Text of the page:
Leslie Adams received her B.F.A. in Drawing and Printmaking from the University of Toledo (Toledo, Ohio) in 1989; she received her M.F.A. in Painting and Drawing from the New York Academy of Art (New York, New York) in 1992, through a full-tuition scholarship, The Grand Prize, which she was awarded in the 1990 International Collegiate Competition in Figure Drawing, sponsored by the Andy Warhol Foundation for the Visual Arts. Additionally, Adams studied at the Froebel College of Roehampton Institute of Higher Education, now Roehampton University (London, England).
As an established portrait artist, Adams has been commissioned to paint more than a dozen official portraits for the State of Ohio. In addition to painting two official gubernatorial portraits, she has portrayed many leaders of the House of Representatives, Senate and the Supreme Court of Ohio. Leslie has also received commissions from respected universities, corporations and institutions throughout the United States, entering her work into the collections of the Toledo Museum of Art (Toledo, Ohio), the University of Michigan Medical School (Ann Arbor, Michigan) and many more. Her other commissioned works include the sixty-eight-foot-wide, multi-figure mural at St. Johns Jesuit High School (Toledo, Ohio), a three-hundred-foot-wide mural for Harley-Davidson (Toledo, Ohio) and various exterior murals for The Oliver House (Toledo, Ohio).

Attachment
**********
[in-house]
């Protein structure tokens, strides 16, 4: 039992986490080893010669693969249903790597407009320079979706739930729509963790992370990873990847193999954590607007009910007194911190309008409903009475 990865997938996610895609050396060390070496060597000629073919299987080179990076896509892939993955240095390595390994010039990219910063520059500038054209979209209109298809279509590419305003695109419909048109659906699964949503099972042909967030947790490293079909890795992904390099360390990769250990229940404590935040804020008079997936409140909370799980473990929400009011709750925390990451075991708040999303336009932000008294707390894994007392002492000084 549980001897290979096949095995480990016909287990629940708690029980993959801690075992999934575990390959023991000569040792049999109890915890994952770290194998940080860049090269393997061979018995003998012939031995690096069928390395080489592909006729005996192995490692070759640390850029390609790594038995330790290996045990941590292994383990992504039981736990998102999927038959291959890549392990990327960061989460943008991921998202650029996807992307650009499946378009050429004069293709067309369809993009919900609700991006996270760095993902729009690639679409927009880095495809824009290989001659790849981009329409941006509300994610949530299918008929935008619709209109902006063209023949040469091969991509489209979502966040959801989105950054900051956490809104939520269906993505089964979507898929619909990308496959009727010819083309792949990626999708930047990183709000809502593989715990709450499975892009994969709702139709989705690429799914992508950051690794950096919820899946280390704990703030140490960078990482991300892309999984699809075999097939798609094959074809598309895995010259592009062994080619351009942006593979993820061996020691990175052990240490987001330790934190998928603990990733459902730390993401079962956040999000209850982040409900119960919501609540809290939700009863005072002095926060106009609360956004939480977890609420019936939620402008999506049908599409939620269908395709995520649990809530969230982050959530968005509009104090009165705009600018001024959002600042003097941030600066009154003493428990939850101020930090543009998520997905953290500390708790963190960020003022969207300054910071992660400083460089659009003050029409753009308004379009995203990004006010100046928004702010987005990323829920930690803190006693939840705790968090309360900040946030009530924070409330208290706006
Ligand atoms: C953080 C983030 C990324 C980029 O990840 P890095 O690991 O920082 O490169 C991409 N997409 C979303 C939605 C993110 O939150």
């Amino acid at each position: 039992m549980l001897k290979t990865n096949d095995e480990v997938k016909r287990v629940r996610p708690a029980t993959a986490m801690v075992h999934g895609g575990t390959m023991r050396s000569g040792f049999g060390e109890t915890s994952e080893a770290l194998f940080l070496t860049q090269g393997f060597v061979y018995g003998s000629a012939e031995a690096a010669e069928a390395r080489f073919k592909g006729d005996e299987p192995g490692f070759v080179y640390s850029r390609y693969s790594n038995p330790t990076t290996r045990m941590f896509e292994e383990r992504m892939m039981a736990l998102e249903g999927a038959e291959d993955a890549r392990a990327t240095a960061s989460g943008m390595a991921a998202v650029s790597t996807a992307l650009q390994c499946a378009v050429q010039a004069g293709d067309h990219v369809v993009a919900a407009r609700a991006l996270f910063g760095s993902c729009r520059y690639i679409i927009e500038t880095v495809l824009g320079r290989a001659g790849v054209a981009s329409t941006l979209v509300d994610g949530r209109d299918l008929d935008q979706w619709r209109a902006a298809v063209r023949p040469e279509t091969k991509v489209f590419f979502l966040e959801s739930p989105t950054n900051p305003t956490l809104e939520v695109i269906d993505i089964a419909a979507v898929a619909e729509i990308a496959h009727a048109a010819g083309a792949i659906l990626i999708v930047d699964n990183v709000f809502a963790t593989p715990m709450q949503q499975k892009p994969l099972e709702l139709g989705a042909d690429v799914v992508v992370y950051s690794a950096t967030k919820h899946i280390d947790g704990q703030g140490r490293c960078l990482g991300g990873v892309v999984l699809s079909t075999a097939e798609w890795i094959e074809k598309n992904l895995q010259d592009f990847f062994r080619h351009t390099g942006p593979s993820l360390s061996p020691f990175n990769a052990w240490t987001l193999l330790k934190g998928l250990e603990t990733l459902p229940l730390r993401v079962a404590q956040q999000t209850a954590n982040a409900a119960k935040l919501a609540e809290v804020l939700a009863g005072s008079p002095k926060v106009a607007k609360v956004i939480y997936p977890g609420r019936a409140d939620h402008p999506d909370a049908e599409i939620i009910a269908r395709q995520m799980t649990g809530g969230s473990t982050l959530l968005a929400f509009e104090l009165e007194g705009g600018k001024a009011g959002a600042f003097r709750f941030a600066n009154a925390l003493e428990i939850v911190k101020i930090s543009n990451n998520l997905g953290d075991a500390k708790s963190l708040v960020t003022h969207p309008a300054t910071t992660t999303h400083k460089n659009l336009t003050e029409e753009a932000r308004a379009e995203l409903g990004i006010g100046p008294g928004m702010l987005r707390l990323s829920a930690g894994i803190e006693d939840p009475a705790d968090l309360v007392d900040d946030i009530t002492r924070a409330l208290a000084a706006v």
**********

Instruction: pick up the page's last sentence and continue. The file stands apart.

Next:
Adams has exhibited extensively nationally and internationally in invitational and juried group exhibitions such as American Masters, Salmagundi Club (New York, New York), 2017; 2nd Biennial Juried Exhibition, Ohio Arts Council, Riffe Gallery (Columbus, Ohio), 2017; ArtPrize, Gerald R. Ford Presidential Museum (Grand Rapids, Michigan), 2010, 2015, 2016 and 2017; International ARC Salon Exhibition, European Museum of Modern Art (Barcelona, Spain), 2015; Outwin Boochever Portrait Competition 2013 Exhibition, National Portrait Gallery, Smithsonian Institution (Washington, D.C.), 2013; International Touring Art Exhibition, Novosibirsk State Art Museum (Novosibirsk, Russia) and Tomsk Regional Art Museum (Tomsk, Russia), Móra Ferenc Museum (Szeged, Hungary), Csongrád Town Hall (Csongrád Town, Hungary), 1999-2000; multiple Take Home a Nude exhibitions at Sotheby’s New York (New York) between 2001 and 2009; eight iterations of the annual National Midyear Exhibition at The Butler Institute of American Art (Youngstown, Ohio) from 2001 to 2014 (Honorable Mention, 2014); as well as sixteen installations of the Toledo Area Artists Exhibition at the Toledo Museum of Art (Toledo, Ohio) from 1994 to 2011, earning her numerous awards including the National League of American Pen Women Award, Canaday Award for Outstanding Painting, the Athena Art Society Award and multiple First Awards. Her solo exhibitions include Leslie Adams, Drawn from Life at the Toledo Museum of Art in 2012-2013 and The Handwritten Dreams Project, an interactive exhibit first installed at The University of Toledo Center for the Visual Arts (Toledo, Ohio) in 2018.